Seizure recurrence and intractability cause significant morbidity and mortality in patients with epilepsy, as well as significant individual and societal costs. Antiepileptic drug (AED) therapy often follows a course of remission and relapse, and many patients do not achieve seizure freedom. What increases patient's risk for seizure recurrence remains incompletely understood, except for specific risk factors. Critically, the pathologic process that ultimately leads to epilepsy likely begins well before the clinical onset o the disease, making early intervention attractive. The functional organization of the brain of patients with late stage epilepsy is fundamentally altered. The long-term goal of this research is to use functional neuroimaging techniques to identify patterns of brain function reorganization in early epilepsy (and ideally preclinical epilepsy) that predict future disease severity and can be used by physicians to guide early intervention and more aggressive therapy. The central hypothesis is that the functional reorganization of epileptic brains near the clinical onset of the disease reflects the underlying epileptogenic process, including an individual's propensity for seizure recurrence, while changes that occur in later stages of the disease reflect disease progression/seizure burden. This project has thus two objectives. The first objective is for the candidate to use a prospective, longitudinal study of adults to assess functional network changes in early epilepsy and determine whether they can predict seizure recurrence or intractability. The second objective is to leverage the extremely supportive environment at Washington University to provide the candidate with training in 1) methods of longitudinal study design and conduction and 2) methods of multivariate statistics applied to multidimensional systems, such as those studied with functional connectivity. The goal is to support the development of an R01 application and a progression to independence with a research program that uses advanced neuroimaging techniques to study epilepsy prospectively, beginning in the early stages of the disease. Findings from this project would have great applicability to clinical practice. Specifically the ability to predict disease severity at an early stage using abnormal functional network properties could significantly reduce morbidity and mortality by leading clinicians to pursue more aggressive AED therapy earlier in the course, and by allowing tracking of disease progression and early consideration of other therapeutic options, including epilepsy surgery. Furthermore the data obtained with this proposal will be the basis of a larger prospective longitudinal study in the functional network changes of early epilepsy, with the goal of translating this knowledge into individually tailored interventions targeting the disease before it produces irreversible damage.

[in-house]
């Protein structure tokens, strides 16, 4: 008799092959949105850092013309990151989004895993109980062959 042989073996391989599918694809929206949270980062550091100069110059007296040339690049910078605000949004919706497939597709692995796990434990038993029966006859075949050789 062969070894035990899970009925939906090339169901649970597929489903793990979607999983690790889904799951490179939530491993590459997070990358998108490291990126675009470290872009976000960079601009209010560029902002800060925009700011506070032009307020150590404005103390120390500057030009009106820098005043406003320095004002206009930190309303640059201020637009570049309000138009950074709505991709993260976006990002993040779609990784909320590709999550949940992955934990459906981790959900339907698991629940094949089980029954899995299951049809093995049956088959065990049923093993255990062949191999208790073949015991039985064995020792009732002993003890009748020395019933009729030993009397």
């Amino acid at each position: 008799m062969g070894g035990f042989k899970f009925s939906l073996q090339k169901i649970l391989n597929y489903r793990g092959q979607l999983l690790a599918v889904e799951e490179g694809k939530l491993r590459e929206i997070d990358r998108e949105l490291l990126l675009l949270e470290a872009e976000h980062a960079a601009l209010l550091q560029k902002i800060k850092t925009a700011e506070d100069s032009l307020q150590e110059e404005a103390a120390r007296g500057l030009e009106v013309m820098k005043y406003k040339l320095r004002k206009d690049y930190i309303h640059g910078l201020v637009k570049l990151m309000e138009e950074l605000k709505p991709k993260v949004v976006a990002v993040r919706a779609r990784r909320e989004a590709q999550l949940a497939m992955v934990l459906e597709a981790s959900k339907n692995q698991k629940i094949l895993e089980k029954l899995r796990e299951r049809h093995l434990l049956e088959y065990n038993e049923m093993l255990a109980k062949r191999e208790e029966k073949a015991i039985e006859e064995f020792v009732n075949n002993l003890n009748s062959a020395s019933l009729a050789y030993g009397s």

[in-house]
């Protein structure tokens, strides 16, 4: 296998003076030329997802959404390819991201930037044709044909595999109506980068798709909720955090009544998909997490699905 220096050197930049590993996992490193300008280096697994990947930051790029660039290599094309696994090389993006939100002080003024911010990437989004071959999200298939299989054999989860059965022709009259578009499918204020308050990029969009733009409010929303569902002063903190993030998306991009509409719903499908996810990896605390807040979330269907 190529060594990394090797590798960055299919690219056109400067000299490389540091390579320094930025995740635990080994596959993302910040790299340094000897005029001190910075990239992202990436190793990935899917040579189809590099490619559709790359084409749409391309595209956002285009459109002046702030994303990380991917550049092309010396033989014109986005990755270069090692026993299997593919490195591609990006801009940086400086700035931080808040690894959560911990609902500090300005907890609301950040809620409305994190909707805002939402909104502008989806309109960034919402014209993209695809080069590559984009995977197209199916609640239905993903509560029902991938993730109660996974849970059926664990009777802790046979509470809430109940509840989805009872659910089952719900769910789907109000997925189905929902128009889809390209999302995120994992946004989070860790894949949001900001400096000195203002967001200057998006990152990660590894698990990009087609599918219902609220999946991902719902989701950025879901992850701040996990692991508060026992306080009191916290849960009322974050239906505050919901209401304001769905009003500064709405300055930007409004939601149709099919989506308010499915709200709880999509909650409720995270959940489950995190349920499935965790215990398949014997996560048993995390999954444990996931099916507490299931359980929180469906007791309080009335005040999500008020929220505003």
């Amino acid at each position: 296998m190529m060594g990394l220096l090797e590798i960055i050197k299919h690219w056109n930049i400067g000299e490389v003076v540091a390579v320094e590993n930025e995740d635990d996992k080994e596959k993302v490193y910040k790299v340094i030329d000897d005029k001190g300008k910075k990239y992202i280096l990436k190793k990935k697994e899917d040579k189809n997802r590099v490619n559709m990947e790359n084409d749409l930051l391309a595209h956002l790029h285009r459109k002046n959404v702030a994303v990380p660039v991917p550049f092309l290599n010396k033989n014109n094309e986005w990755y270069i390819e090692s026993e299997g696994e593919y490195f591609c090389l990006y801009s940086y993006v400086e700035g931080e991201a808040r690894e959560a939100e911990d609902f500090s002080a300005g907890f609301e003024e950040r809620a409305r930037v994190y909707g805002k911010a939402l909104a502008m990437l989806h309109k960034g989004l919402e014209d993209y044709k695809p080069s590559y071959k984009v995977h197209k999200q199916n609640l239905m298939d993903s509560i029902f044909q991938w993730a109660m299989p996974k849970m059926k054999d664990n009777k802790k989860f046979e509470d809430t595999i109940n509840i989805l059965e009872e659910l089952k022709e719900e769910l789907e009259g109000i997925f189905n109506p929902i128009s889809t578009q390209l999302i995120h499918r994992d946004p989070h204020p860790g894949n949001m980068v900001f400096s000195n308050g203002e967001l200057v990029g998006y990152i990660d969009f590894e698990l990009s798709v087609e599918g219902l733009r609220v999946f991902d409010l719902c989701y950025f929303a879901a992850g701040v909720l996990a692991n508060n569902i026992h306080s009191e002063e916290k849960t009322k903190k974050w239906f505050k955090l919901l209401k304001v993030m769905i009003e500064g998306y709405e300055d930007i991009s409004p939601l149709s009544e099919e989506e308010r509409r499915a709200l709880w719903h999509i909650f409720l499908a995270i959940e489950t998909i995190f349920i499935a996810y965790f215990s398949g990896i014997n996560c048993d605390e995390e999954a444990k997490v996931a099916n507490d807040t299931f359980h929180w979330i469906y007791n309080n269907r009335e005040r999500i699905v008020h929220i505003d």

Public Health Relevance

Epilepsy is a common disease that affects a large number of people worldwide. Seizure recurrence and lack of response to anti-seizure medications negatively affect the lives of people with epilepsy in numerous ways. The brain imaging techniques developed in this research project seek to use a baseline brain MRI scan to predict seizure recurrence and response to antiseizure medications before they produce long-lasting damage.

National Institute of Health (NIH)
National Institute of Neurological Disorders and Stroke (NINDS)
Mentored Patient-Oriented Research Career Development Award (K23)
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Neurological Sciences Training Initial Review Group (NST)
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Whittemore, Vicky R
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Washington University
Schools of Medicine
Saint Louis
United States
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Maccotta, Luigi; Lopez, Mayra A; Adeyemo, Babatunde et al. (2017) Postoperative seizure freedom does not normalize altered connectivity in temporal lobe epilepsy. Epilepsia 58:1842-1851